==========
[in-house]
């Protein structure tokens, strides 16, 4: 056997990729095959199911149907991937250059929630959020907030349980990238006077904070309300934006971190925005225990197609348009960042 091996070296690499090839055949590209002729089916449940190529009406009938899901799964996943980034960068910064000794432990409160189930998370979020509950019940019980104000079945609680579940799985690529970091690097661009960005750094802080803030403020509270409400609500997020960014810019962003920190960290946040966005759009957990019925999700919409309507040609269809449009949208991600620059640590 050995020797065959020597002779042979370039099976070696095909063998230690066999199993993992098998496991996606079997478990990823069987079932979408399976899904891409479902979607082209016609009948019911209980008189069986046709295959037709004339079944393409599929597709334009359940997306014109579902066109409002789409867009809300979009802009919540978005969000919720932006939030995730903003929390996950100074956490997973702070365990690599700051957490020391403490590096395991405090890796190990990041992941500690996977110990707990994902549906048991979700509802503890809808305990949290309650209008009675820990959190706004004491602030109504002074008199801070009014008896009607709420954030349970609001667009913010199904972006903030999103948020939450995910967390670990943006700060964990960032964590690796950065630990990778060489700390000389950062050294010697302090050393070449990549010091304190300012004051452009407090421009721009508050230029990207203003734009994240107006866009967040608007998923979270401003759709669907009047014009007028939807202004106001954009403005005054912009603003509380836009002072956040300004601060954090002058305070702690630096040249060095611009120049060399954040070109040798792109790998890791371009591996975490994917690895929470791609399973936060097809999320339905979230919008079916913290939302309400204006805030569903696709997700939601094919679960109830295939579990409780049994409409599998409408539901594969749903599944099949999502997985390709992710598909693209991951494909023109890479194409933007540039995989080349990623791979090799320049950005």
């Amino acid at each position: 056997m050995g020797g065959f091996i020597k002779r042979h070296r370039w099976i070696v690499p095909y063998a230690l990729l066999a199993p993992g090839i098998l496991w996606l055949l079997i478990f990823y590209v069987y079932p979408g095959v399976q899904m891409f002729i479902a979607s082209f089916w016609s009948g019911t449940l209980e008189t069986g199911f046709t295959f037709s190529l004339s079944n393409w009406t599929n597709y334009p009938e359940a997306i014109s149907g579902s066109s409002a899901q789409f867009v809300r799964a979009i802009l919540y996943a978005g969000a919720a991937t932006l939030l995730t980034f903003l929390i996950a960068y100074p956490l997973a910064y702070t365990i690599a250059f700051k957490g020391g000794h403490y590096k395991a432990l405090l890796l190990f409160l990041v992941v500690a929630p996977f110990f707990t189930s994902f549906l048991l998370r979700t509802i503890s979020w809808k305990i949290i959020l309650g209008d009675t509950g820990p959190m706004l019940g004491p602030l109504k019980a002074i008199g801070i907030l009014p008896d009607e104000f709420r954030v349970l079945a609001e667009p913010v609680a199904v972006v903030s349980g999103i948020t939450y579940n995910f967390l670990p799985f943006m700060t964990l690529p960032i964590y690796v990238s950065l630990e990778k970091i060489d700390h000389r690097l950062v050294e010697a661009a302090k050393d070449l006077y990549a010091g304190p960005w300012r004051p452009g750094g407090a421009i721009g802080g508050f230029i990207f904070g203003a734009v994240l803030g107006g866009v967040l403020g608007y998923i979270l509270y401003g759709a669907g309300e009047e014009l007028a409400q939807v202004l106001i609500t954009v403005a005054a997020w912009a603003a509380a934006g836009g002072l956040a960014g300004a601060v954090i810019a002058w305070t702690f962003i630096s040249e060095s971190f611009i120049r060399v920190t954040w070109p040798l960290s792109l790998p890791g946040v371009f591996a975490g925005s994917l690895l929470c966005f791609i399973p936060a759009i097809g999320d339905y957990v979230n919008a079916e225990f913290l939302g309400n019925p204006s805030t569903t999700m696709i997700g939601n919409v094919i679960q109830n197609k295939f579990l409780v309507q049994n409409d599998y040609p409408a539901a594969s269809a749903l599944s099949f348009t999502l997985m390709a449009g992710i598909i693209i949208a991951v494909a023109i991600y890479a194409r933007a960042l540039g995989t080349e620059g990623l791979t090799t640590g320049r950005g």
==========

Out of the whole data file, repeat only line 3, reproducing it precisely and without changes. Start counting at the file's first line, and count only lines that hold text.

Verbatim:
């Amino acid at each position: 056997m050995g020797g065959f091996i020597k002779r042979h070296r370039w099976i070696v690499p095909y063998a230690l990729l066999a199993p993992g090839i098998l496991w996606l055949l079997i478990f990823y590209v069987y079932p979408g095959v399976q899904m891409f002729i479902a979607s082209f089916w016609s009948g019911t449940l209980e008189t069986g199911f046709t295959f037709s190529l004339s079944n393409w009406t599929n597709y334009p009938e359940a997306i014109s149907g579902s066109s409002a899901q789409f867009v809300r799964a979009i802009l919540y996943a978005g969000a919720a991937t932006l939030l995730t980034f903003l929390i996950a960068y100074p956490l997973a910064y702070t365990i690599a250059f700051k957490g020391g000794h403490y590096k395991a432990l405090l890796l190990f409160l990041v992941v500690a929630p996977f110990f707990t189930s994902f549906l048991l998370r979700t509802i503890s979020w809808k305990i949290i959020l309650g209008d009675t509950g820990p959190m706004l019940g004491p602030l109504k019980a002074i008199g801070i907030l009014p008896d009607e104000f709420r954030v349970l079945a609001e667009p913010v609680a199904v972006v903030s349980g999103i948020t939450y579940n995910f967390l670990p799985f943006m700060t964990l690529p960032i964590y690796v990238s950065l630990e990778k970091i060489d700390h000389r690097l950062v050294e010697a661009a302090k050393d070449l006077y990549a010091g304190p960005w300012r004051p452009g750094g407090a421009i721009g802080g508050f230029i990207f904070g203003a734009v994240l803030g107006g866009v967040l403020g608007y998923i979270l509270y401003g759709a669907g309300e009047e014009l007028a409400q939807v202004l106001i609500t954009v403005a005054a997020w912009a603003a509380a934006g836009g002072l956040a960014g300004a601060v954090i810019a002058w305070t702690f962003i630096s040249e060095s971190f611009i120049r060399v920190t954040w070109p040798l960290s792109l790998p890791g946040v371009f591996a975490g925005s994917l690895l929470c966005f791609i399973p936060a759009i097809g999320d339905y957990v979230n919008a079916e225990f913290l939302g309400n019925p204006s805030t569903t999700m696709i997700g939601n919409v094919i679960q109830n197609k295939f579990l409780v309507q049994n409409d599998y040609p409408a539901a594969s269809a749903l599944s099949f348009t999502l997985m390709a449009g992710i598909i693209i949208a991951v494909a023109i991600y890479a194409r933007a960042l540039g995989t080349e620059g990623l791979t090799t640590g320049r950005g």